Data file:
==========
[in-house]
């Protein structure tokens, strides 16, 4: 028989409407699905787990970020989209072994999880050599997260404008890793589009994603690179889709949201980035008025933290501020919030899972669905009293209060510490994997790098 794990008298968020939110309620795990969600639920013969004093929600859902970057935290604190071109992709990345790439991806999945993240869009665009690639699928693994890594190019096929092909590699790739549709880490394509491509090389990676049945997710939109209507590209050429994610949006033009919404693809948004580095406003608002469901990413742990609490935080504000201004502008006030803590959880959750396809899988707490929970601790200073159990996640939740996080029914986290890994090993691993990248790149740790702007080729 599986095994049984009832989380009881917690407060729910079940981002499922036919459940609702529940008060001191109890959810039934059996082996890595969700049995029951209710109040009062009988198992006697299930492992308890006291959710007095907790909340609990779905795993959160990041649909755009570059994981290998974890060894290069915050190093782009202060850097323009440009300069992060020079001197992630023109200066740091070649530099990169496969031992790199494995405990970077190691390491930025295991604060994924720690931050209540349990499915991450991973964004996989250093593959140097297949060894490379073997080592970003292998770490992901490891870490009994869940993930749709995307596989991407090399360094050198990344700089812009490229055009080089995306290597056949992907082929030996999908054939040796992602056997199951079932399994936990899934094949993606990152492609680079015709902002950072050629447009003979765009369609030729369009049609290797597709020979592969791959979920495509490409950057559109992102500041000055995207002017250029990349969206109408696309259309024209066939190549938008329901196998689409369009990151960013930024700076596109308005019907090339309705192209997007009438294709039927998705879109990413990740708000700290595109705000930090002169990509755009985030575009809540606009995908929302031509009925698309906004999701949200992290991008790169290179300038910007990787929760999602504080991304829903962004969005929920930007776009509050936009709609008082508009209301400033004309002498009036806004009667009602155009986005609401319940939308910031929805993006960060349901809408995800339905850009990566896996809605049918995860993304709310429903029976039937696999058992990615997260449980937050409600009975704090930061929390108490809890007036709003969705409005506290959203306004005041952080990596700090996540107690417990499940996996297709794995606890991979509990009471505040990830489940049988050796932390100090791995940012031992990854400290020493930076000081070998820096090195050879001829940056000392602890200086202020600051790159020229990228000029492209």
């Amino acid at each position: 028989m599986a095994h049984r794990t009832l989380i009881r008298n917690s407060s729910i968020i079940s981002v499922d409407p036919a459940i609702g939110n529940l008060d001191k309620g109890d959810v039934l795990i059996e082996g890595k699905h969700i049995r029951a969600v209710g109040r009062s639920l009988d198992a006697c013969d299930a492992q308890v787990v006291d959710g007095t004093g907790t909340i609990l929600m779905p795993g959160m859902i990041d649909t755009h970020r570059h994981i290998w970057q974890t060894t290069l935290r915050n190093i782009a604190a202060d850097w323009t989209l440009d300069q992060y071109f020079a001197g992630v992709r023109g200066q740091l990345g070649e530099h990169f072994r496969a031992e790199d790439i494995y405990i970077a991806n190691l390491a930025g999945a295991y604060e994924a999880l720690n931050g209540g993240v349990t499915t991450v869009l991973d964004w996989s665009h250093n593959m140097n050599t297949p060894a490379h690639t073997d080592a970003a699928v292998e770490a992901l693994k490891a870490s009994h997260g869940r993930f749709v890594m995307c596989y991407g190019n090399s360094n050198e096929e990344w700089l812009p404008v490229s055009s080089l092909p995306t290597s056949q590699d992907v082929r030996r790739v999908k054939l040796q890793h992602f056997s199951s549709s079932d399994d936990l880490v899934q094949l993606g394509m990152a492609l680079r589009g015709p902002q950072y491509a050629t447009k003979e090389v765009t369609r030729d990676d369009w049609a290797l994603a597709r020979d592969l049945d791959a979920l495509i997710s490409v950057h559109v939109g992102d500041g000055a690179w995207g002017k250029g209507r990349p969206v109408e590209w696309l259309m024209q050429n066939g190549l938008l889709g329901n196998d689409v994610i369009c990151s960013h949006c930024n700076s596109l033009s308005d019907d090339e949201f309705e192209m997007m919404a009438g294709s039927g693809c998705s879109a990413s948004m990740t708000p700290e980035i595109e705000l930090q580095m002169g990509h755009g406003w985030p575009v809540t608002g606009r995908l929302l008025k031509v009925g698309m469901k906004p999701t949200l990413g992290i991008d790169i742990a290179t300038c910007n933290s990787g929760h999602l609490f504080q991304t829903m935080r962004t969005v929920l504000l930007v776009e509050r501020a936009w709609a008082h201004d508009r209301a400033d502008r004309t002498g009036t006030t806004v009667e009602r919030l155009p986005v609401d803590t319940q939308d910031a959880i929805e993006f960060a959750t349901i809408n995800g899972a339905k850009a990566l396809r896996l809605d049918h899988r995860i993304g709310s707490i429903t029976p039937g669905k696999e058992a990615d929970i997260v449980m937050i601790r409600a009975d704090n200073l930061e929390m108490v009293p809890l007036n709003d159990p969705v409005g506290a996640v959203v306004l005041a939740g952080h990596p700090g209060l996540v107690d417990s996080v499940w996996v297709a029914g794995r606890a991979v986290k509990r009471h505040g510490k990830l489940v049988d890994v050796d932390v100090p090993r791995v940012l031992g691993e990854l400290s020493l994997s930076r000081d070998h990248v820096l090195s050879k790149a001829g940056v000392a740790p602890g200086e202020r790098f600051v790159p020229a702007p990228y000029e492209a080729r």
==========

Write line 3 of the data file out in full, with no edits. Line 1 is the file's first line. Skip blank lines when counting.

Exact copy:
């Amino acid at each position: 028989m599986a095994h049984r794990t009832l989380i009881r008298n917690s407060s729910i968020i079940s981002v499922d409407p036919a459940i609702g939110n529940l008060d001191k309620g109890d959810v039934l795990i059996e082996g890595k699905h969700i049995r029951a969600v209710g109040r009062s639920l009988d198992a006697c013969d299930a492992q308890v787990v006291d959710g007095t004093g907790t909340i609990l929600m779905p795993g959160m859902i990041d649909t755009h970020r570059h994981i290998w970057q974890t060894t290069l935290r915050n190093i782009a604190a202060d850097w323009t989209l440009d300069q992060y071109f020079a001197g992630v992709r023109g200066q740091l990345g070649e530099h990169f072994r496969a031992e790199d790439i494995y405990i970077a991806n190691l390491a930025g999945a295991y604060e994924a999880l720690n931050g209540g993240v349990t499915t991450v869009l991973d964004w996989s665009h250093n593959m140097n050599t297949p060894a490379h690639t073997d080592a970003a699928v292998e770490a992901l693994k490891a870490s009994h997260g869940r993930f749709v890594m995307c596989y991407g190019n090399s360094n050198e096929e990344w700089l812009p404008v490229s055009s080089l092909p995306t290597s056949q590699d992907v082929r030996r790739v999908k054939l040796q890793h992602f056997s199951s549709s079932d399994d936990l880490v899934q094949l993606g394509m990152a492609l680079r589009g015709p902002q950072y491509a050629t447009k003979e090389v765009t369609r030729d990676d369009w049609a290797l994603a597709r020979d592969l049945d791959a979920l495509i997710s490409v950057h559109v939109g992102d500041g000055a690179w995207g002017k250029g209507r990349p969206v109408e590209w696309l259309m024209q050429n066939g190549l938008l889709g329901n196998d689409v994610i369009c990151s960013h949006c930024n700076s596109l033009s308005d019907d090339e949201f309705e192209m997007m919404a009438g294709s039927g693809c998705s879109a990413s948004m990740t708000p700290e980035i595109e705000l930090q580095m002169g990509h755009g406003w985030p575009v809540t608002g606009r995908l929302l008025k031509v009925g698309m469901k906004p999701t949200l990413g992290i991008d790169i742990a290179t300038c910007n933290s990787g929760h999602l609490f504080q991304t829903m935080r962004t969005v929920l504000l930007v776009e509050r501020a936009w709609a008082h201004d508009r209301a400033d502008r004309t002498g009036t006030t806004v009667e009602r919030l155009p986005v609401d803590t319940q939308d910031a959880i929805e993006f960060a959750t349901i809408n995800g899972a339905k850009a990566l396809r896996l809605d049918h899988r995860i993304g709310s707490i429903t029976p039937g669905k696999e058992a990615d929970i997260v449980m937050i601790r409600a009975d704090n200073l930061e929390m108490v009293p809890l007036n709003d159990p969705v409005g506290a996640v959203v306004l005041a939740g952080h990596p700090g209060l996540v107690d417990s996080v499940w996996v297709a029914g794995r606890a991979v986290k509990r009471h505040g510490k990830l489940v049988d890994v050796d932390v100090p090993r791995v940012l031992g691993e990854l400290s020493l994997s930076r000081d070998h990248v820096l090195s050879k790149a001829g940056v000392a740790p602890g200086e202020r790098f600051v790159p020229a702007p990228y000029e492209a080729r």